by Colin Smith
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The circumstances under which fireworks might be sold in Morinville are still up in the air after town council opted for further discussion of proposed bylaw amendments, which many saw as too restrictive.
The amendments to the Fire Services Bylaw that would allow purchase and storage of low-hazard consumer fireworks within the town were given first reading by council at its January 25 meeting. Under the existing bylaw, the sale and discharge of fireworks are not permitted.
The amendments came back before Council on Tuesday with an administration recommendation that they be given second and perhaps third reading.
The amended bylaw would require a permit issued by the fire department to sell, buy and store fireworks within the town. Sales would be allowed on only 50 days of the year, the 10 days up to and including the New Year’s Day, Victoria Day, Canada Day, Heritage Day and Labour Day holidays. Setting off fireworks except by certified professionals continues to be banned.
Public presentations by Shaun Thompson of the Morinville and District Chamber of Commerce and Westwinds Shell owner Guy Meunier kicked off consideration of the matter at the meeting.
The chamber presentation raised the question of what retail vendors are to do with the fireworks they are unable to sell during the permitted time frames.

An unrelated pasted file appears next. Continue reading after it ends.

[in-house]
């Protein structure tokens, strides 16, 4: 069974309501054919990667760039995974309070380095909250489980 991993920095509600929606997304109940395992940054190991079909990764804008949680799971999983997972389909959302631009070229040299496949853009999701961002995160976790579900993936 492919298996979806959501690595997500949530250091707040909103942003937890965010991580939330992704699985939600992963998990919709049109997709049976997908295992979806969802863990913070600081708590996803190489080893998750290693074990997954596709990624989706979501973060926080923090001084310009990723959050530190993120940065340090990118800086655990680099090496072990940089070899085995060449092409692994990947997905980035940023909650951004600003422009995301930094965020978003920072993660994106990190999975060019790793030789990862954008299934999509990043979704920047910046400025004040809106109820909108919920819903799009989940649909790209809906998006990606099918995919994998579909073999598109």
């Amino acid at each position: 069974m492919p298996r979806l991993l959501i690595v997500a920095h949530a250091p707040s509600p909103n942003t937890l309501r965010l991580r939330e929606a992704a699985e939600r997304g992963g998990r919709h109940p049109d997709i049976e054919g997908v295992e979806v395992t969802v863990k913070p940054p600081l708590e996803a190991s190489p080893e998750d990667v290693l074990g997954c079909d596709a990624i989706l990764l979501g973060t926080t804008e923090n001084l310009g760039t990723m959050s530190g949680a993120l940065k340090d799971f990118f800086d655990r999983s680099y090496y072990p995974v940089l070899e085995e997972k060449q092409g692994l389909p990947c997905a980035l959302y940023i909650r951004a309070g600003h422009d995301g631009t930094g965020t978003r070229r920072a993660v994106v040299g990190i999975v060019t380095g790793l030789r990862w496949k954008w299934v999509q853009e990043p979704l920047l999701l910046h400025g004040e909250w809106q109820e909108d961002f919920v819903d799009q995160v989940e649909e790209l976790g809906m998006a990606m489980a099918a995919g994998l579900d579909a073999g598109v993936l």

“The amendments to Morinville’s Fire Services Bylaw regarding fireworks, while they are what retail vendors are asking for, also create roadblocks for retail vendors who are wanting to sell, as well as anyone wanting to purchase low-hazard consumer fireworks,” stated Thompson.
Thompson said “quite a few” town businesses are interested in selling fireworks.
In his presentation, Meunier said he supports the idea of fireworks sales but opposes the idea of a restricted time frame for sales, because of potential storage issues.
“My company is ready to work with fire protective services and the Canadian National Fireworks Association to ensure all requirements for storage, display and sales of consumer fireworks are maintained,” he said. “We need to be on a level playing ground with the communities around us.”
The chamber also submitted copies of the fireworks bylaws of neighbouring municipalities, and Thompson stated that as far as he was aware Waterton Village was the only Alberta community that had a restricted time frame for fireworks sales.
In the administration presentation to council Town of Morinville fire prevention officer Fred Nash stated that 21 Alberta municipalities were engaged and researched in connection with the proposed fireworks bylaw, and the Canadian National Fireworks Association was also consulted.
He noted that a number of Alberta municipalities that passed less restrictive bylaws have changed them or are considering changes.
Under the amended bylaw, Morinville residents would be able to apply for a permit from the fire department online or through a retail vendor. Along with name and address, the application would require information about when and where the fireworks were to be set off.
Following the presentation council members had many questions, particularly about the efficacy of the bylaw amendments, and whether the permitting process would lead Morinville residents to buy fireworks where there is less restriction rather than from local businesses.
On a motion by Deputy Mayor Stephen Dafoe, council voted to refer the matter for further discussion to the Feb. 15 Committee of the Whole meeting.